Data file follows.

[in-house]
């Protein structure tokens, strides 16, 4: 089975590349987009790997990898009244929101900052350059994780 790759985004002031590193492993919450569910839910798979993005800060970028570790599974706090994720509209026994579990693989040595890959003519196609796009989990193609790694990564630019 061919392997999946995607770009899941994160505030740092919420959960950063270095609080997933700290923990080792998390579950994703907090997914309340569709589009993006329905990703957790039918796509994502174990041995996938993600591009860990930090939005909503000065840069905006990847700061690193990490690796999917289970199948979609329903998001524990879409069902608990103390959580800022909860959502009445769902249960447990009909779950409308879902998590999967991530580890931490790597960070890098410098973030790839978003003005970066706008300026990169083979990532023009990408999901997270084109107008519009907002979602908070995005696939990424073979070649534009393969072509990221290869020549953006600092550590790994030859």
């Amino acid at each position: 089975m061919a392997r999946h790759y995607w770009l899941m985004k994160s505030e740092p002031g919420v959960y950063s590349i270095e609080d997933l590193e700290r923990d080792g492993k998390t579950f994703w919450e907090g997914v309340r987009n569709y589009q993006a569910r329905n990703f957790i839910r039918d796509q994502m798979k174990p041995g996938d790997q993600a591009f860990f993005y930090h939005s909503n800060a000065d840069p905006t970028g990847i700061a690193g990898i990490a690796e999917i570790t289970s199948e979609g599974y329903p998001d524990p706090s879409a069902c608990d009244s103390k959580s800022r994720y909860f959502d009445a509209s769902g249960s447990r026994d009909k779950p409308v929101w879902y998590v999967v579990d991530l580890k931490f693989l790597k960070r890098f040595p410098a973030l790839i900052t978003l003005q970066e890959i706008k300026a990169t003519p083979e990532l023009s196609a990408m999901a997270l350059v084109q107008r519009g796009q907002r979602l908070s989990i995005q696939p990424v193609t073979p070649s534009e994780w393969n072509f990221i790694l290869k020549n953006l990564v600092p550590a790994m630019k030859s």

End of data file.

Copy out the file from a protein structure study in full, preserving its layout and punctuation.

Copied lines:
[in-house]
């Protein structure tokens, strides 16, 4: 089975590349987009790997990898009244929101900052350059994780 790759985004002031590193492993919450569910839910798979993005800060970028570790599974706090994720509209026994579990693989040595890959003519196609796009989990193609790694990564630019 061919392997999946995607770009899941994160505030740092919420959960950063270095609080997933700290923990080792998390579950994703907090997914309340569709589009993006329905990703957790039918796509994502174990041995996938993600591009860990930090939005909503000065840069905006990847700061690193990490690796999917289970199948979609329903998001524990879409069902608990103390959580800022909860959502009445769902249960447990009909779950409308879902998590999967991530580890931490790597960070890098410098973030790839978003003005970066706008300026990169083979990532023009990408999901997270084109107008519009907002979602908070995005696939990424073979070649534009393969072509990221290869020549953006600092550590790994030859």
């Amino acid at each position: 089975m061919a392997r999946h790759y995607w770009l899941m985004k994160s505030e740092p002031g919420v959960y950063s590349i270095e609080d997933l590193e700290r923990d080792g492993k998390t579950f994703w919450e907090g997914v309340r987009n569709y589009q993006a569910r329905n990703f957790i839910r039918d796509q994502m798979k174990p041995g996938d790997q993600a591009f860990f993005y930090h939005s909503n800060a000065d840069p905006t970028g990847i700061a690193g990898i990490a690796e999917i570790t289970s199948e979609g599974y329903p998001d524990p706090s879409a069902c608990d009244s103390k959580s800022r994720y909860f959502d009445a509209s769902g249960s447990r026994d009909k779950p409308v929101w879902y998590v999967v579990d991530l580890k931490f693989l790597k960070r890098f040595p410098a973030l790839i900052t978003l003005q970066e890959i706008k300026a990169t003519p083979e990532l023009s196609a990408m999901a997270l350059v084109q107008r519009g796009q907002r979602l908070s989990i995005q696939p990424v193609t073979p070649s534009e994780w393969n072509f990221i790694l290869k020549n953006l990564v600092p550590a790994m630019k030859s």